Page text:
See if anything strikes your ear as odd in the following sentence: “A fact like this [that Obama plays golf more with an aide than with John Boehner] can seem to chime with the sort of complaints you hear all the time about Obama. …”
This sentence appeared on Page 49 of the January 27 issue of The New Yorker, in David Remnick’s profile of President Obama, “Going the Distance.” It was pointed out to me by the careful language observer Dave Carlyon, who wrote to me about it because the “chiming” sounded off to him.
Like Mr. Carlyon, I don’t think I have ever used chime with this way, although it was clear to both of us immediately what the expression meant in this context. Things that are chiming are probably harmonizing or, metaphorically, agreeing—which is exactly how the fifth edition of The American Heritage Dictionary of the English Language defines this use of the verb.
This meaning of the verb chime, according to the Oxford English Dictionary, goes back at least to the late 17th century, which is when the phrasal verb chime in shows up too. The first instance of chime with in the OED occurs in Charles Dickens’s Barnaby Rudge (1841): “There was a freshness in the sound … which chimed exactly with his mood.”
A quick search of Google Books with the Ngram Viewer shows that this Dickens example will get pre-dated when the entry is revised for the new edition of the OED. That is, Google Books turns up earlier instances of the verb, such as this sentence from the London Medical and Surgical Journal (1833): “We ought to make allowance for difference of habits, education, aim, and objects, on the part of those who do not chime with our usages. …” It also shows a surprising uptick in the use of chime with from around 1990 through 2008 (where the chart ends).
Some of these instances are “garbage” in terms of the construction we’re interested in here (e.g., a wind chime chiming with the blowing of the wind, or a bell chiming with clarity), but out of the first 50 instances of chimed with between 1997-2008, 44 of them (according to my reading) employ the meaning “agree, harmonize with.”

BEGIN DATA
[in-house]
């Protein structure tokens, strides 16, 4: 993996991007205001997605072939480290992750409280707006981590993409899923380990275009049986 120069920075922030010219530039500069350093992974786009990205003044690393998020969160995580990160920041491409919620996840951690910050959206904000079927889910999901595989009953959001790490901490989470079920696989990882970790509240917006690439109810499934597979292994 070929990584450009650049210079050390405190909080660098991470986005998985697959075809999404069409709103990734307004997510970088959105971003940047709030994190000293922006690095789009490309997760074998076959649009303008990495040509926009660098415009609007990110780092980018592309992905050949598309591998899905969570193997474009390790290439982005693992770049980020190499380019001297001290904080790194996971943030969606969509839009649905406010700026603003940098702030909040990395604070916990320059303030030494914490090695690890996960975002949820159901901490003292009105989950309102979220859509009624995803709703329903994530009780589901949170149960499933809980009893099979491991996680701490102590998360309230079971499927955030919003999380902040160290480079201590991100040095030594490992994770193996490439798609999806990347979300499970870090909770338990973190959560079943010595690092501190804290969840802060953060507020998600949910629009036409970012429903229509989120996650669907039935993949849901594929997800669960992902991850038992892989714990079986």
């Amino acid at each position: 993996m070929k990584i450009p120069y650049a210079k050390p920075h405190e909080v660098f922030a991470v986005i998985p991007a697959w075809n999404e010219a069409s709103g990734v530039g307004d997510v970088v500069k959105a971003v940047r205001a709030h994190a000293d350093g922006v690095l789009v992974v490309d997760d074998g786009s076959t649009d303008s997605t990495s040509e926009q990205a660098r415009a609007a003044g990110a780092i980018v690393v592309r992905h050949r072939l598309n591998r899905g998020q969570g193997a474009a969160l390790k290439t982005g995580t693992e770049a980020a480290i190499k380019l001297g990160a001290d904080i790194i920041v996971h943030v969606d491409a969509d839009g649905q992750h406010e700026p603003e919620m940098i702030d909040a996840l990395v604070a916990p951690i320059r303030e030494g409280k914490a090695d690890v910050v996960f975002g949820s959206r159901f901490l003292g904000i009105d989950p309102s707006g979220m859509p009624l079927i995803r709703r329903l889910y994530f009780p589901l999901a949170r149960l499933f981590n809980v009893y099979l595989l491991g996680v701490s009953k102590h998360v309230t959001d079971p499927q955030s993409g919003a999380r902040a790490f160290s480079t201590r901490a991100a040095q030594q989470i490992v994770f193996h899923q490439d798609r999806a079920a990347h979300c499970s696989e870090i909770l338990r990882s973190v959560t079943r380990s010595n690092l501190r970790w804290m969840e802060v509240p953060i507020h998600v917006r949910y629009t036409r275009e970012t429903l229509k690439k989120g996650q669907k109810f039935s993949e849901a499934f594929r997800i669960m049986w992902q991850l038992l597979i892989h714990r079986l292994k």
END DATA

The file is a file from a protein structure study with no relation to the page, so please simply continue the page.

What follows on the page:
In sum, it turns out that Remnick’s use of chime with is neither new nor isolated—and the verb appears to be trending. I did my part in an email to a dean yesterday morning, using the verb for the first time in my own writing to describe how a proposal would, well, chime with a broader university initiative. I could not be more pleased to have been alerted to this meaning of chime with, as it usefully gives me an alternative to jibe with in more formal writing (a point Mr. Carlyon made in his email to me as well). I was surprised to see that the American Heritage Dictionary editors do not add a usage label such as “informal” to the entry for jibe, as it feels so informal to me (probably due to its phonetic similarity to the informal word jive).
Lots of writers use jibe with though. A search of Google Books with the Ngram Viewer indicates that the infinitive form jibe with is currently more common than chime with; but writers do not seem to like the forms jibes with or jibed with nearly as much.
Where does the verb jibe come from? The OED cites the verb back to 1813 and says, “Origin obscure; perhaps phonetically related to chime.” And how does it define the verb jibe? I quote: “To chime in (with); to be in harmony or accord; to agree.” Go figure.Return to Top